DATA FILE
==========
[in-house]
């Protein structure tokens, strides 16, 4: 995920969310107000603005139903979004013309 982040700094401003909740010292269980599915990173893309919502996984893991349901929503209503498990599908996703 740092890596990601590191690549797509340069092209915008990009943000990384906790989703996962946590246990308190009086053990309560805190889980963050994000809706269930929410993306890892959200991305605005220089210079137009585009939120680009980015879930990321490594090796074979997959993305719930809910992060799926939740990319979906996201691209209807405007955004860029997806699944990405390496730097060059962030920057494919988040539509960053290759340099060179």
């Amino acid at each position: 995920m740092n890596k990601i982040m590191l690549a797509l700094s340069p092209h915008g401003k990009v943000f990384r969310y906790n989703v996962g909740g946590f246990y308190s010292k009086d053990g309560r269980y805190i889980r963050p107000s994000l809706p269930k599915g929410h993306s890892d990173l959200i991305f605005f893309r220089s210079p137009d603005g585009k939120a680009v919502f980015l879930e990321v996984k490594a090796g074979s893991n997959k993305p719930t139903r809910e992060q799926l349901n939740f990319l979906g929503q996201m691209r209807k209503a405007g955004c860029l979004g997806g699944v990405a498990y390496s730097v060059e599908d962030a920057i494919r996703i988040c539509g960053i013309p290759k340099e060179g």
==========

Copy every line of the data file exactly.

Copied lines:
[in-house]
């Protein structure tokens, strides 16, 4: 995920969310107000603005139903979004013309 982040700094401003909740010292269980599915990173893309919502996984893991349901929503209503498990599908996703 740092890596990601590191690549797509340069092209915008990009943000990384906790989703996962946590246990308190009086053990309560805190889980963050994000809706269930929410993306890892959200991305605005220089210079137009585009939120680009980015879930990321490594090796074979997959993305719930809910992060799926939740990319979906996201691209209807405007955004860029997806699944990405390496730097060059962030920057494919988040539509960053290759340099060179």
């Amino acid at each position: 995920m740092n890596k990601i982040m590191l690549a797509l700094s340069p092209h915008g401003k990009v943000f990384r969310y906790n989703v996962g909740g946590f246990y308190s010292k009086d053990g309560r269980y805190i889980r963050p107000s994000l809706p269930k599915g929410h993306s890892d990173l959200i991305f605005f893309r220089s210079p137009d603005g585009k939120a680009v919502f980015l879930e990321v996984k490594a090796g074979s893991n997959k993305p719930t139903r809910e992060q799926l349901n939740f990319l979906g929503q996201m691209r209807k209503a405007g955004c860029l979004g997806g699944v990405a498990y390496s730097v060059e599908d962030a920057i494919r996703i988040c539509g960053i013309p290759k340099e060179g």